Who has it better?
Oldest sibling vs. youngest sibling
I am the oldest sibling in my family with one younger brother who is two years younger. Growing up, I loved being the oldest sibling. Having a baby brother meant just that, he was my baby doll and I treated him exactly like a toy. I would even cram him into my baby doll strollers and push him around the house. I was so proud to be the “Big Sister.” I wanted to teach my brother everything I learned.
I would spend countless hours playing a game I made where I would try and teach him all the things I learned in school. I always became so frustrated when he didn’t know how to do the math I could. Little did I know that a four year old couldn’t add like a six year old could.
I also credit myself for all the things he learned at an earlier age than I did. It didn’t matter that he was three, I was going to make sure that he was the first three year old to ride a bike without training wheels.
Being the oldest also usually meant that I was the first one to test the limits with our parents. Again, I credit the fact that my brother got in less trouble than I did because of me. Think about it, he learned from all of the mistakes I made. If I got in trouble for coming home at 11:01 PM instead of 11:00 PM, he made sure that he would come home at 10:59 PM.
But eventually, I started to hate being the oldest. It was so irritating knowing that everything that my parents had let me do once I was “old enough,” my brother go to do at a younger age. I was only allowed to walk to Encina after school in 8th grade, my brother got to in 6th. I guess because I survived the three block walk, he could make it at an even earlier age. Parents learn that since the first child survived, the second child must also be able to survive, but why not see if that can do it at an even younger age.
Lastly, I credit myself for making him the tough individual he is today. Yes I was a girl, but that didn’t mean that I didn’t like to beat him up from time to time. My parents always told me that one day I would regret all the times I decided to pick a fight with him because one day he would be bigger than me. That day has finally come and his 5’11 frame towers a whole six inches over my head. Let’s just say he definitely made up for all the times I picked on him.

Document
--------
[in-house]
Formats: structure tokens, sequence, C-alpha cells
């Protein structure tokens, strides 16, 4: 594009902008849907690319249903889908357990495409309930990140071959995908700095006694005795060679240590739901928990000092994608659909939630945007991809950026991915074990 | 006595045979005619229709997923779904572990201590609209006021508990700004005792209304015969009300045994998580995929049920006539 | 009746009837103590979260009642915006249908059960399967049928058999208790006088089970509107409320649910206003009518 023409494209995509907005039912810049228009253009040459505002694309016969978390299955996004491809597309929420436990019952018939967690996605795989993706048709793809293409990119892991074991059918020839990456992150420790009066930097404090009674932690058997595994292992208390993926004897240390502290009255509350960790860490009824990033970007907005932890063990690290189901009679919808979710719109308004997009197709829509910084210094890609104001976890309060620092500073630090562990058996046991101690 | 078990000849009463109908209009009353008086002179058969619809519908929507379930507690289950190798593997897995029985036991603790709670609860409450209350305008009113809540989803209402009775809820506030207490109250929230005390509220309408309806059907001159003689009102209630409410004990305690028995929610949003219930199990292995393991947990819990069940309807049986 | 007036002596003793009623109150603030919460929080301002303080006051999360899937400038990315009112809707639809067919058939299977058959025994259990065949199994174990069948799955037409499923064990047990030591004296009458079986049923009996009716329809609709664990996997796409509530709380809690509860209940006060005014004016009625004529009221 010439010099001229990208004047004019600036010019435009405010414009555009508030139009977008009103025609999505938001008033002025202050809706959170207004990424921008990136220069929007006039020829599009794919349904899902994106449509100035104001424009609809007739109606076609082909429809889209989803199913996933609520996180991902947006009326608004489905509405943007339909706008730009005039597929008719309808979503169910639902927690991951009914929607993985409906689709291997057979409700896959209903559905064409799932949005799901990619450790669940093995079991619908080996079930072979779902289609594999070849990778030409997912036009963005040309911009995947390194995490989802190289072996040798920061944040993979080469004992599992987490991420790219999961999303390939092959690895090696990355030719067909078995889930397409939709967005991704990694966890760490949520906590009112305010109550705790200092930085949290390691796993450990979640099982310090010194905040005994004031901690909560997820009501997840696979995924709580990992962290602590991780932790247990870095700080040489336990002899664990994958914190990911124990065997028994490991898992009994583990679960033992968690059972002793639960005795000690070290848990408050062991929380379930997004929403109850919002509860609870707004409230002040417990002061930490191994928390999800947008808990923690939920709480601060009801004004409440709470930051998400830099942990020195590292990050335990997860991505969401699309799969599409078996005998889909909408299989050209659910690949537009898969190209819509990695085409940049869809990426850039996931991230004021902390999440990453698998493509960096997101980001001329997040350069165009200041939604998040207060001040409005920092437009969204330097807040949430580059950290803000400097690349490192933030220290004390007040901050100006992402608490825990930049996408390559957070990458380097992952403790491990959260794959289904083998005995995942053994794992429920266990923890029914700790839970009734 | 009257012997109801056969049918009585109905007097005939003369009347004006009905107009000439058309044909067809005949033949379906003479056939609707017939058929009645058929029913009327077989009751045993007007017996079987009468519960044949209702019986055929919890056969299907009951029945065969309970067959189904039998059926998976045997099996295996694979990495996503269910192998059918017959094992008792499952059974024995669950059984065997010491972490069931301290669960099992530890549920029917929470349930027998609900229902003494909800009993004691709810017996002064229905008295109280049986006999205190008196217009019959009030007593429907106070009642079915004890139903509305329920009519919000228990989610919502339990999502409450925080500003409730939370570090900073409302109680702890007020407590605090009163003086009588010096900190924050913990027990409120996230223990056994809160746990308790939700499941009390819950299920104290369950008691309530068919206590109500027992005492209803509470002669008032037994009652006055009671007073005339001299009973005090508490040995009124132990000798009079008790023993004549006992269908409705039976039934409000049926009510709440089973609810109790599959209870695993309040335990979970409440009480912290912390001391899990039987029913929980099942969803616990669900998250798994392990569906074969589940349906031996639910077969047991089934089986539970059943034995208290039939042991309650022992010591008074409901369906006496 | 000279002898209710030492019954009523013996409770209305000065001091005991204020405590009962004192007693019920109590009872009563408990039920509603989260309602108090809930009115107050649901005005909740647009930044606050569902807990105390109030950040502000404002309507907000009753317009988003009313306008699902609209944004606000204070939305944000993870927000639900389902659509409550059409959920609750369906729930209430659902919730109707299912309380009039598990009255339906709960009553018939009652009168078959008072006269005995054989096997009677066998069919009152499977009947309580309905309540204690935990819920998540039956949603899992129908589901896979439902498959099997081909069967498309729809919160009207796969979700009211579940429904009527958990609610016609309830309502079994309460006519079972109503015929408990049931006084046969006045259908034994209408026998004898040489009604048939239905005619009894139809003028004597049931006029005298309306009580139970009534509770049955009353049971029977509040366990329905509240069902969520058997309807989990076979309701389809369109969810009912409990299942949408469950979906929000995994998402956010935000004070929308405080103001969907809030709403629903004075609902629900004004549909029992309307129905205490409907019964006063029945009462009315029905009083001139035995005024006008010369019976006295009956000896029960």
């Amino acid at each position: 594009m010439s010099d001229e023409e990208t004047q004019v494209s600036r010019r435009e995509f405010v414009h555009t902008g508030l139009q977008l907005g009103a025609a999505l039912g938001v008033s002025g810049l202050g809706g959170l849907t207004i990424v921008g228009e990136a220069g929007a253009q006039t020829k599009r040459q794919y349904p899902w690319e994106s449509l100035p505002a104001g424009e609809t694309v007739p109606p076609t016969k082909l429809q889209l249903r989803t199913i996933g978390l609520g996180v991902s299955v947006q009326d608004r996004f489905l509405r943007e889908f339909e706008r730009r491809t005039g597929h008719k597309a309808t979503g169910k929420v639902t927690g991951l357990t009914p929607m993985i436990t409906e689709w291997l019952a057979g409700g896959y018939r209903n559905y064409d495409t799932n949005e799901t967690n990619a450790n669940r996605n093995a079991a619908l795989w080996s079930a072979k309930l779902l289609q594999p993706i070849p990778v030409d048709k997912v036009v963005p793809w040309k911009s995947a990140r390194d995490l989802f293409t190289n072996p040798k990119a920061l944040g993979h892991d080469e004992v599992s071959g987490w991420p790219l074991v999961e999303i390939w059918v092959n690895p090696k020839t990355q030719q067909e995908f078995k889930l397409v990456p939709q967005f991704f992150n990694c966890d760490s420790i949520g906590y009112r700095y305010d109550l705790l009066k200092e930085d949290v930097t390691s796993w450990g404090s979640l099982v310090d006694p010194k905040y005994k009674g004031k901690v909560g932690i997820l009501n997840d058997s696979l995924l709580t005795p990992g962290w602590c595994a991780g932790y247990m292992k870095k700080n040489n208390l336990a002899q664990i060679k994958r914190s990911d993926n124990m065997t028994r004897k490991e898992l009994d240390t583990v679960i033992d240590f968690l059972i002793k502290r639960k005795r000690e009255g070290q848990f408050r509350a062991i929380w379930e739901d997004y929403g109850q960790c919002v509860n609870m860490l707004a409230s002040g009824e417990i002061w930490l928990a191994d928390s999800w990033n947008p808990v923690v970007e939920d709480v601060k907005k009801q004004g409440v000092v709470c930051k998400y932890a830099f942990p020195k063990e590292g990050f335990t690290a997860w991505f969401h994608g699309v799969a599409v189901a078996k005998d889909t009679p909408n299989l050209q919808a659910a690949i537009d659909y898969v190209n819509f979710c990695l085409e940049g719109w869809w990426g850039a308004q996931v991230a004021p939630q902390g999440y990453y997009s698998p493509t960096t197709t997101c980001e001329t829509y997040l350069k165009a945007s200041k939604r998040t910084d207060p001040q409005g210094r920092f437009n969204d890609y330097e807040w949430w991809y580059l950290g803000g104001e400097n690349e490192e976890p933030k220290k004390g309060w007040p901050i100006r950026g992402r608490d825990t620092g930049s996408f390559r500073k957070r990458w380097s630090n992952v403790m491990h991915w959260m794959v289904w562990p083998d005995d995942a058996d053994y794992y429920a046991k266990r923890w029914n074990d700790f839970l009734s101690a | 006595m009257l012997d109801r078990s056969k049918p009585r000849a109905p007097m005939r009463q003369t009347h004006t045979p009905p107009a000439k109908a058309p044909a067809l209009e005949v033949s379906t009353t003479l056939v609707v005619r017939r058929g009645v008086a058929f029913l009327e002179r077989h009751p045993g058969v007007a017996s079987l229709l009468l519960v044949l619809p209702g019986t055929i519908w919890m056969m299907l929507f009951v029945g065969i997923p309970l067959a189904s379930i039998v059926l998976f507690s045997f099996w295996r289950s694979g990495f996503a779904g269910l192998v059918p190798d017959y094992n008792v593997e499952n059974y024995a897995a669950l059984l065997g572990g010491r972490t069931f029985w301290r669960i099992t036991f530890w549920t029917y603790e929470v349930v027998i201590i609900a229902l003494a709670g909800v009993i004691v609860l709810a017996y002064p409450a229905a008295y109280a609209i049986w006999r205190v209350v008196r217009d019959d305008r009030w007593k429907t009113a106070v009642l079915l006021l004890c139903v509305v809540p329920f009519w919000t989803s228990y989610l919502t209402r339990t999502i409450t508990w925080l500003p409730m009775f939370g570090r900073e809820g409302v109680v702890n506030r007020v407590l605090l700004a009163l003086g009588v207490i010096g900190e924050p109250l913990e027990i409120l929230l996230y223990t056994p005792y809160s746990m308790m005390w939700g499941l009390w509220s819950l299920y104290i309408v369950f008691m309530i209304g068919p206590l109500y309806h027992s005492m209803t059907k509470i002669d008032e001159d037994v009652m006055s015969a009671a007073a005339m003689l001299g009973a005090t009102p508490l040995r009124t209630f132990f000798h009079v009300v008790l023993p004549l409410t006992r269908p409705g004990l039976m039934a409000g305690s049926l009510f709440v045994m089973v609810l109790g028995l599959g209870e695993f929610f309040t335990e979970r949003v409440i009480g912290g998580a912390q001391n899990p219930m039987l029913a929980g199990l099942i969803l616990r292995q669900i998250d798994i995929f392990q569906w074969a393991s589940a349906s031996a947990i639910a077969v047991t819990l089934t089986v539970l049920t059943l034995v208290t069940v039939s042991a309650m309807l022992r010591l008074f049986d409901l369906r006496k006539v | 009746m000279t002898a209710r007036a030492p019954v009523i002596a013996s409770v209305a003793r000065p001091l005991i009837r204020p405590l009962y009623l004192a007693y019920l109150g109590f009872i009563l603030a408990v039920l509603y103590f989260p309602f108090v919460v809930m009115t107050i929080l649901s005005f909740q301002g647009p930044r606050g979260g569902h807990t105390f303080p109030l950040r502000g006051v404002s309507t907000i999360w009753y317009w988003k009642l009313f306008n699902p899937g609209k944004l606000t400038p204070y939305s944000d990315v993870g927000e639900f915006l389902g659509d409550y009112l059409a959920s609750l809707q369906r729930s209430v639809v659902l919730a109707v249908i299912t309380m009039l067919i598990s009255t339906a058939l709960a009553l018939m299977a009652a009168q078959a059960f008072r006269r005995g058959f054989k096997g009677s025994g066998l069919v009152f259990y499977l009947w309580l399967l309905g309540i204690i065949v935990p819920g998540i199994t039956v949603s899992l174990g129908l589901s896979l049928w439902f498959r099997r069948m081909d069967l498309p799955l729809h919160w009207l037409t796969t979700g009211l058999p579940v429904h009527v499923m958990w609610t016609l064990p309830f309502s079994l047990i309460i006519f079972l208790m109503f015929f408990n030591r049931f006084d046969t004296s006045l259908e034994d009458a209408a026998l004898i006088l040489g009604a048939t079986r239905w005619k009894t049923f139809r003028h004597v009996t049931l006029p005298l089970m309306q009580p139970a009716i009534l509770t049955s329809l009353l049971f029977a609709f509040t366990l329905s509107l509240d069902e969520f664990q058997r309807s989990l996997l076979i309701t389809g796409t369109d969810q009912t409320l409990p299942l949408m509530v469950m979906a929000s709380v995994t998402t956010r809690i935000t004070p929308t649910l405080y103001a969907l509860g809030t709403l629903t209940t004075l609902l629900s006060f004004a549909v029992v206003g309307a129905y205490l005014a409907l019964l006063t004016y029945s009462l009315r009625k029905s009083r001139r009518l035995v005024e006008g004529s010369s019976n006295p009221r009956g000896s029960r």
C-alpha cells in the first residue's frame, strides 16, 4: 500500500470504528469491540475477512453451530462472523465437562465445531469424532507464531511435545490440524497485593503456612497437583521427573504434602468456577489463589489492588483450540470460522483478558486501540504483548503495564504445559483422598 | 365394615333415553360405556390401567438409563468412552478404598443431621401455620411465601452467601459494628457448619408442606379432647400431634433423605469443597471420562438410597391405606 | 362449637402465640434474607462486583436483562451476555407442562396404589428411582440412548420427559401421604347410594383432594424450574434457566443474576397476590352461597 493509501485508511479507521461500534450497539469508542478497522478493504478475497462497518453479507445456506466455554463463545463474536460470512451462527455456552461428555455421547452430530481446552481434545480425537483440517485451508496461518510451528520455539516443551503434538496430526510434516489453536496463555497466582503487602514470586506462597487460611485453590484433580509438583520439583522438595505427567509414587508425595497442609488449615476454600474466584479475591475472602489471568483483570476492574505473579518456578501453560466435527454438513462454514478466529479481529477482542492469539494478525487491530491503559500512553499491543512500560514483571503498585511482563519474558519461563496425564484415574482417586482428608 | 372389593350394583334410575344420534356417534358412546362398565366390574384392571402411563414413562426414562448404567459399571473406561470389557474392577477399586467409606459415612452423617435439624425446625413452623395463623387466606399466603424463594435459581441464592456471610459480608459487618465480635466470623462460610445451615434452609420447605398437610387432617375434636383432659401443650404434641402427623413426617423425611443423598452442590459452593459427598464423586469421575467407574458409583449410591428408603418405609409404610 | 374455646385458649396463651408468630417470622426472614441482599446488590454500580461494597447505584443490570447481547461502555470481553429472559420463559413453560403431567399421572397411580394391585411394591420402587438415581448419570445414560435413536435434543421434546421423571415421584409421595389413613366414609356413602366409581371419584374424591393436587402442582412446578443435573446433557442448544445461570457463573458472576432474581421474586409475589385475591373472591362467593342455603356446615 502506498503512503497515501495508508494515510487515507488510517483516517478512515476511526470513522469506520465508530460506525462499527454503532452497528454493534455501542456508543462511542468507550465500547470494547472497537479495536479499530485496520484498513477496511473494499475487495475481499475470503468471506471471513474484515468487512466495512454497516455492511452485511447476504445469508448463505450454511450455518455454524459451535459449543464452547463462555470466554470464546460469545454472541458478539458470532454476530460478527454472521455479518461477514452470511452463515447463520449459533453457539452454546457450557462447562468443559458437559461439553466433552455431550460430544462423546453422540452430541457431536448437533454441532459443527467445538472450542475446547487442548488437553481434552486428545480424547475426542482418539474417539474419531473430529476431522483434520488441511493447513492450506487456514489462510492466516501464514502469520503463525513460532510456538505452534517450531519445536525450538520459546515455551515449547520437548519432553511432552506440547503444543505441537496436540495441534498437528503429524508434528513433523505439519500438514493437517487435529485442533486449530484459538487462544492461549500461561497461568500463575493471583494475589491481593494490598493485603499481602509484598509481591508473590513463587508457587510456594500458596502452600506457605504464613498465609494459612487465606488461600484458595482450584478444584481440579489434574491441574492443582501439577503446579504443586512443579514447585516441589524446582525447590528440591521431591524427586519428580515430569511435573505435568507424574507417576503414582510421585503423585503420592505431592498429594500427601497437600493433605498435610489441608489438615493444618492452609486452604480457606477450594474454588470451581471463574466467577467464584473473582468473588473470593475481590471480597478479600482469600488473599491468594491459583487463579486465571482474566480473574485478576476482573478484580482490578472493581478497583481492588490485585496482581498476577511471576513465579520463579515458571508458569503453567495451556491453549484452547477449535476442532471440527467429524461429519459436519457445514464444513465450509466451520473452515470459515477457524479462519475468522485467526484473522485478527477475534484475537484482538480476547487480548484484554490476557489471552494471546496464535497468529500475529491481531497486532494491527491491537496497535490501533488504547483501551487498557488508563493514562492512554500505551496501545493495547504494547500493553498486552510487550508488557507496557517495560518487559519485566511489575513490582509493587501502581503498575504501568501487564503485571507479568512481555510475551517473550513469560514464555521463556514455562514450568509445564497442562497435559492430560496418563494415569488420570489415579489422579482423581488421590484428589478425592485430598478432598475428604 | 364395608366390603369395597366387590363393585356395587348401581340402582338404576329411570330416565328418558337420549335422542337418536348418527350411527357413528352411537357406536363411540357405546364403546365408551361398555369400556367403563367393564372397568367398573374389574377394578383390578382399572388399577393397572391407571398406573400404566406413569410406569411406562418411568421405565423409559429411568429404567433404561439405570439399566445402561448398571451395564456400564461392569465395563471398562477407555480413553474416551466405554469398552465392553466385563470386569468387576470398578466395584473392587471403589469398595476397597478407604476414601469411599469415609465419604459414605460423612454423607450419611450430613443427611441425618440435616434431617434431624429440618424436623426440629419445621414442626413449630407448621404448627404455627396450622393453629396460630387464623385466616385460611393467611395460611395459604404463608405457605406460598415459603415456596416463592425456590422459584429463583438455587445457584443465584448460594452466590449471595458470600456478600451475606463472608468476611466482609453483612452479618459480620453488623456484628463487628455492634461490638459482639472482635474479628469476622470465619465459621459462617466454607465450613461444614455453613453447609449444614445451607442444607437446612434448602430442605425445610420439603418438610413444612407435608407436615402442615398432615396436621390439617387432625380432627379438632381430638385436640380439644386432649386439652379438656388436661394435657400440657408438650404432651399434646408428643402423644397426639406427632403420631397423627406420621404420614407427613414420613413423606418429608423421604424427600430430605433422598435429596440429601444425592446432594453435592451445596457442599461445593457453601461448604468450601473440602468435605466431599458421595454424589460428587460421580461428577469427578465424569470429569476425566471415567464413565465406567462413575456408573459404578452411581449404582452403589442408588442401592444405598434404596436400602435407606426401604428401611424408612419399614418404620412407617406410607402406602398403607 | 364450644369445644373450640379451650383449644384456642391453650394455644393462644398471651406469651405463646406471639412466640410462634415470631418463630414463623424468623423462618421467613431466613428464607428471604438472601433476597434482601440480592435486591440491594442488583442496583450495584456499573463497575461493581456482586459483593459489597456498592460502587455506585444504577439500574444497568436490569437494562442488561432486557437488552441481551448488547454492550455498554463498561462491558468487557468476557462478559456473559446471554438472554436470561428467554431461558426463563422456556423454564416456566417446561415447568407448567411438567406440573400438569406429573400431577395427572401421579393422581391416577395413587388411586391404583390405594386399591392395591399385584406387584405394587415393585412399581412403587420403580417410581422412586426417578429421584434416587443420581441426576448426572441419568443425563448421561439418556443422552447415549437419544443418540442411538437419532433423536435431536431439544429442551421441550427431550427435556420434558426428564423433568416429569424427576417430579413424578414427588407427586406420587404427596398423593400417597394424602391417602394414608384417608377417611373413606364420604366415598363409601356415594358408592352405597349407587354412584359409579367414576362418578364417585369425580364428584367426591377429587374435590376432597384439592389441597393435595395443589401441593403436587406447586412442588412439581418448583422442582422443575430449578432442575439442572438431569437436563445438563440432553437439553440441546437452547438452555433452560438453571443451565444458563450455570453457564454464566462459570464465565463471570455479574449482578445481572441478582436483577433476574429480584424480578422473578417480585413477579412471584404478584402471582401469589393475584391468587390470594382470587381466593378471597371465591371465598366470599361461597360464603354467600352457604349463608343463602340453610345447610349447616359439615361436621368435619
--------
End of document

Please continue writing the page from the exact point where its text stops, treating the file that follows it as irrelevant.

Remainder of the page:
In the end being the oldest sibling has it perks. We’re the siblings that get to do things: we’re the first to lose a tooth, the first to learn to ride a bike, the first to get our license, and the first to graduate. It is also our job to make sure that we prepare our siblings to fend for themselves in the harsh reality of the world, and I feel as though I have completed my duties to the best of my abilities.
When I was little, I desperately wanted to be anything but the youngest child. Being the baby was very difficult, especially since I only had brothers. I had to endure years of harassment and tricks. But as I aged, I began to understand why it is best to be the youngest.
Growing up, my brothers could be ruthless. The amount of bruises I had from punches and kicks, red splotches from Indian Burns, and scars from God knows what else, were uncountable. Yet all of those have turned me into a stronger person. In addition to the bumps and bruises, I developed a great sense of humor. Every time they hurtme, I decided to laugh instead of cry (on most occasions), no matter how bad it hurt. Apparently, I’m not the only youngest who shakes off the roughness of older siblings.
Dr. Kevin Leman is a psychologist who has been investigating birth orders and what they have to do with one’s personality since 1967. He states in his published writing that the last born is said to be easy going, fun loving, and attention seeking, the middle child has a large friend circle, a bit rebellious, and a peacemaker, while the firstborn is structured, cautious, and controlling. However, I don’t need a professional to tell me all of this.
Even though my brothers would tease me, I came to learn that deep down (I mean deep, deep down), they really cared for me. They showed it by teaching me how to wrestle, how to play football, how to do tricks on the Razor Scooter, and how to be fearless. Together, we created such fond memories of playing tag, bug hunting, and playing the Imagination game. I became tough because of them. They also showed me important survival skills like setting sticks on fire, how to hunt for worms, and play poker. On my first day of high school, I almost face planted thanks to my brother trying to trip me in the halls. I knew that that was his way of showing me that he was here for me.
Being the youngest, I always had to prove myself and show them how tough I could be. I couldn’t wait to tell my brothers about my first yellow card I got from soccer when I was seven. I got mad in Tee Ball when the other seven-year-old boys wouldn’t make double plays. When I broke my arm, I couldn’t wait to get a cast just like those my brothers had worn.
Thanks to my older brothers, I was the only girl who made it on the Peanut League All-star Team; probably from the hours I spent shagging their baseballs. In preschool, I made a lot of guy friends because the only activity I wanted to participate in was digging up worms outside with them, instead of playing dress up with the girls. They also helped by expanding my vocabulary with words that were probably not appropriate for my age, which I then would proceed to teach them to my friends.